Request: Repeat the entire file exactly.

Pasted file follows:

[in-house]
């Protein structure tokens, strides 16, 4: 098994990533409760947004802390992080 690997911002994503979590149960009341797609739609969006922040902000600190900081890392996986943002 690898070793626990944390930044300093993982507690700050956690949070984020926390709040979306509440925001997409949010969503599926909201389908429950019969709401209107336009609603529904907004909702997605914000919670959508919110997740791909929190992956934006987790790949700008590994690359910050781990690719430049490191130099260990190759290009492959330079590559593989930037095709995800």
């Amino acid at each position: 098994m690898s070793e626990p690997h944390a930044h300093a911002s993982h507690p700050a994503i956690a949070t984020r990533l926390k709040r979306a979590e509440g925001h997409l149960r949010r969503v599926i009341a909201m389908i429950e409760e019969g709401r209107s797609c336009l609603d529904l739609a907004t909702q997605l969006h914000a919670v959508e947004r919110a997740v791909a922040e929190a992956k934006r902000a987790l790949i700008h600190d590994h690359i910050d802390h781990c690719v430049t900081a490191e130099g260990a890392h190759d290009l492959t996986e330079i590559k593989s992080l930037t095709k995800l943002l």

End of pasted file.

[in-house]
């Protein structure tokens, strides 16, 4: 098994990533409760947004802390992080 690997911002994503979590149960009341797609739609969006922040902000600190900081890392996986943002 690898070793626990944390930044300093993982507690700050956690949070984020926390709040979306509440925001997409949010969503599926909201389908429950019969709401209107336009609603529904907004909702997605914000919670959508919110997740791909929190992956934006987790790949700008590994690359910050781990690719430049490191130099260990190759290009492959330079590559593989930037095709995800």
């Amino acid at each position: 098994m690898s070793e626990p690997h944390a930044h300093a911002s993982h507690p700050a994503i956690a949070t984020r990533l926390k709040r979306a979590e509440g925001h997409l149960r949010r969503v599926i009341a909201m389908i429950e409760e019969g709401r209107s797609c336009l609603d529904l739609a907004t909702q997605l969006h914000a919670v959508e947004r919110a997740v791909a922040e929190a992956k934006r902000a987790l790949i700008h600190d590994h690359i910050d802390h781990c690719v430049t900081a490191e130099g260990a890392h190759d290009l492959t996986e330079i590559k593989s992080l930037t095709k995800l943002l």